Training should be a top priority in your safety program. Are your practices aligned with what's actually effective in the real world?
There are more resources at a safety trainer's disposal than ever before, from simple PowerPoint presentations to full-blown online training. But few safety professionals actually employ the type of training they believe is most useful.
A recent survey by BLR asked individuals who are responsible for safety at their company which method they most frequently relied upon to deliver safety training. The survey results revealed that the most common type of training by far was a presentation in a classroom setting, with almost 46% of respondents regularly using traditional tools like handouts, videos, and PowerPoint.
The second-most popular method of training is a blend of classroom and self-paced learning, which is employed by 27% of respondents. Coming in third was hands-on training in the field, with only 22% of those surveyed saying they most frequently provided hands-on training in the field.
But ask respondents which method they think is most effective at training workers and you get a much different response. The vast majority believed that hands-on training in the workplace was the best way to influence behavior, with over 79% of those surveyed selecting this option. Classroom training was a distant second at 18%.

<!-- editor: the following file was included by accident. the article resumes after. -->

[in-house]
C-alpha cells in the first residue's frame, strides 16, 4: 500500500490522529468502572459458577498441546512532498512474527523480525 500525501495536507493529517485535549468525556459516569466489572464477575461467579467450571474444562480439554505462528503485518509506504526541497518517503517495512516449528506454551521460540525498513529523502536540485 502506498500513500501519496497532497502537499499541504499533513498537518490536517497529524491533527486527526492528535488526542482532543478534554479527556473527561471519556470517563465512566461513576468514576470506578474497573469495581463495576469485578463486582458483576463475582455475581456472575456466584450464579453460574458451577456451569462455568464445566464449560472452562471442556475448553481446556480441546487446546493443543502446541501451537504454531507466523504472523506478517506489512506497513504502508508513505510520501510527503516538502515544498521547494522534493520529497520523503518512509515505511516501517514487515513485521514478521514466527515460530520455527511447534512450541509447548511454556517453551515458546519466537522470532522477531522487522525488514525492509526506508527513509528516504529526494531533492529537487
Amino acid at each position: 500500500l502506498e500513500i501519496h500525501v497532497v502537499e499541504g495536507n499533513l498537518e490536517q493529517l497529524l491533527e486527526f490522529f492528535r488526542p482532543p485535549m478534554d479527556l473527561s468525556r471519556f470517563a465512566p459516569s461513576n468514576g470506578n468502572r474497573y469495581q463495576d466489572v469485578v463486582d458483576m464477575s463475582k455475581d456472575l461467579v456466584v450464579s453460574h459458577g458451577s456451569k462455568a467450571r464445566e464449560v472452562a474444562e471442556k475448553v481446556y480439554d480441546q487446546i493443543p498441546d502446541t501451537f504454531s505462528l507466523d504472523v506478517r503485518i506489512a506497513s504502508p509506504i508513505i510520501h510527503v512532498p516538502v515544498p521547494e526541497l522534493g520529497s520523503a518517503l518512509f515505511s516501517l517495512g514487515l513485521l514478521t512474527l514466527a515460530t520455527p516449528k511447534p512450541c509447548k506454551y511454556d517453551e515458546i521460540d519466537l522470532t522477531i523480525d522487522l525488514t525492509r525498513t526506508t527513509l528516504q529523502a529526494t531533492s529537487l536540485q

And it turns out they're right—engaging employees in direct, hands-on training is more effective than traditional classroom safety lessons. A research paper examined 95 studies of safety training from 1971 to 2003 and concluded that "as training methods became more engaging (i.e., requiring trainees' active participation), workers demonstrated greater knowledge acquisition, and reductions were seen in accidents, illnesses, and injuries." The paper also noted that lecture-style training is "one of the least engaging methods of safety and health training."